I Live in Fear (1955, Akira Kurosawa Drama) – 6/10 movie review

Cast / crew
Producer: Seijiro Motoki
Writer (Screenplay): Akira Kurosawa
Writer (Screenplay): Hideo Oguni
Writer (Screenplay): Shinobo Hashimoto
Toshiro Mifune: Kiichi Nakajima
Director: Akira Kurosawa

I Live in Fear (1955)

Successful businessman Kiichi Nakajima wants to move his extended family from Japan to Brazil where they will all be safe from death by nuclear bombs. His family don’t want to go but need to have him declared non compis mentis in order to stop him. Needless to say, this causes some friction.


Thought-provoking drama which recognises that the most intriguing moral dilemma is one where both sides are right and both sides are wrong. Mifune’s patriarch is going to uproot his family and take them to the presumed safety of Brazil very much against the wishes of his family but is that insanity? The film then continues to look at the crippling effects of fear; it can drive you out of your mind. Mifune, playing much older (he was thirty-five), is outstanding throughout. His hair make-up is a bit obvious but his performance is utterly convincing. Perhaps the key to his conveying such energy on-screen is that he never stops moving whether by fidgeting or rocking or fiddling with something; he never stops moving. Nobody seethes on-screen like Toshiro Mifune.

Classified PG by BBFC. Parental Guidance.

The Bad Sleep Well (1960, Corporate and Political Corruption Akira Kurosawa Drama) – 7/10 movie review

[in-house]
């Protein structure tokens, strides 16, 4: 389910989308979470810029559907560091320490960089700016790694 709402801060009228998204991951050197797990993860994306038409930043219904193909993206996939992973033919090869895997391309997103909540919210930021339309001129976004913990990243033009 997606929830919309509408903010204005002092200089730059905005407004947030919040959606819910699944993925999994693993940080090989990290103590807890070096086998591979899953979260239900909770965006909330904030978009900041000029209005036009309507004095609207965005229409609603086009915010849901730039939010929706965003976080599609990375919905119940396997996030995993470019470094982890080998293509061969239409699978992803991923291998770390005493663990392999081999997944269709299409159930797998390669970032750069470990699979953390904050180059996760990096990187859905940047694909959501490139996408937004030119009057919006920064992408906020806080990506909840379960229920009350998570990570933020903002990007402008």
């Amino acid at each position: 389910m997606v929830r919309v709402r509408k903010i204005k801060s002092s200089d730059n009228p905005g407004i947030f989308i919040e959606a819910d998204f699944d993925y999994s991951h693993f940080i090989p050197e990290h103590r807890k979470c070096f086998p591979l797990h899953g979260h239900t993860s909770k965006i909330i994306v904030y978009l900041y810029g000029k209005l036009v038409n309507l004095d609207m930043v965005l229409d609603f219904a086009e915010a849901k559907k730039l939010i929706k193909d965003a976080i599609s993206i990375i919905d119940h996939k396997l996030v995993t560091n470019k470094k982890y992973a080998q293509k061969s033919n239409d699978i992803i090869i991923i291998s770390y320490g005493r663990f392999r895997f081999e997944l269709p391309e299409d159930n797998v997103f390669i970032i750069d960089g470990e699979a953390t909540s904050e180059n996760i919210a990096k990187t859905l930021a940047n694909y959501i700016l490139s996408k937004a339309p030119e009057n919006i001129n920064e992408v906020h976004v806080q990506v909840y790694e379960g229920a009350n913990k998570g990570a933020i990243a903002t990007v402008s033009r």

Cast / crew
Producer: Tomoyuki Tanaka
Producer: Akira Kurosawa
Writer: Hideo Oguni
Writer: Eijiro Hisaita
Writer: Akira Kurosawa
Writer: Ryuzo Kikushima
Writer: Shinobu Hashimoto
Toshiro Mifune: Nishi
Director: Akira Kurosawa

Bad Sleep Well, The (1960)

The guests at a wedding of a chief executive’s daughter are politely astonished when the party receives a cake reminding them of the suicide of a company executive five years earlier and some of his guests are arrested as part of a police investigation into high-level political and corporate corruption.


While arguably a bit too long, this eventually gripping movie delivers solid characters and a fine story rather well. It seems to take a while to get through a scene-setting and deliberately uncomfortable wedding but once Toshiro Mifune takes centre stage, the story really starts to intrigue and the remaining time flies by. The very ending will take you by surprise (SPOILER the baddie arranges himself a sweet vacation in line with the title The Bad Sleep Well, i.e., he gets away with it). Special mention for the Criterion DVD art (shown alongside) which fits in brilliantly with the movie.

This movie contains mild adult dialogue and inferred substance abuse and mild violence.

Classified PG by BBFC. Parental Guidance.